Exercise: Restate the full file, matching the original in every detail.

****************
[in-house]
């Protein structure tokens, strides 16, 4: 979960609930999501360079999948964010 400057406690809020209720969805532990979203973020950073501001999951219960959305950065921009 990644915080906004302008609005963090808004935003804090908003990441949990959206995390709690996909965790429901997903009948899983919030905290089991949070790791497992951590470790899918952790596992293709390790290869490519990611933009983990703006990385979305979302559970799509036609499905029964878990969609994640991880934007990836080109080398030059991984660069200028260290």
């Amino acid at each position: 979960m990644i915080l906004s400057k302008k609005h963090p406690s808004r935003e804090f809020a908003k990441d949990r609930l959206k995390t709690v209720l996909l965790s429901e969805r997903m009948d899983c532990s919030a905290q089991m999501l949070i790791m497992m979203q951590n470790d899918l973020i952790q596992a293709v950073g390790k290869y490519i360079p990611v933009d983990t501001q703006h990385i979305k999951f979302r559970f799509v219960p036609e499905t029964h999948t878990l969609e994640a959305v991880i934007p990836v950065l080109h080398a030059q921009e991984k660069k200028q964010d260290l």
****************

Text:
[in-house]
């Protein structure tokens, strides 16, 4: 979960609930999501360079999948964010 400057406690809020209720969805532990979203973020950073501001999951219960959305950065921009 990644915080906004302008609005963090808004935003804090908003990441949990959206995390709690996909965790429901997903009948899983919030905290089991949070790791497992951590470790899918952790596992293709390790290869490519990611933009983990703006990385979305979302559970799509036609499905029964878990969609994640991880934007990836080109080398030059991984660069200028260290």
């Amino acid at each position: 979960m990644i915080l906004s400057k302008k609005h963090p406690s808004r935003e804090f809020a908003k990441d949990r609930l959206k995390t709690v209720l996909l965790s429901e969805r997903m009948d899983c532990s919030a905290q089991m999501l949070i790791m497992m979203q951590n470790d899918l973020i952790q596992a293709v950073g390790k290869y490519i360079p990611v933009d983990t501001q703006h990385i979305k999951f979302r559970f799509v219960p036609e499905t029964h999948t878990l969609e994640a959305v991880i934007p990836v950065l080109h080398a030059q921009e991984k660069k200028q964010d260290l």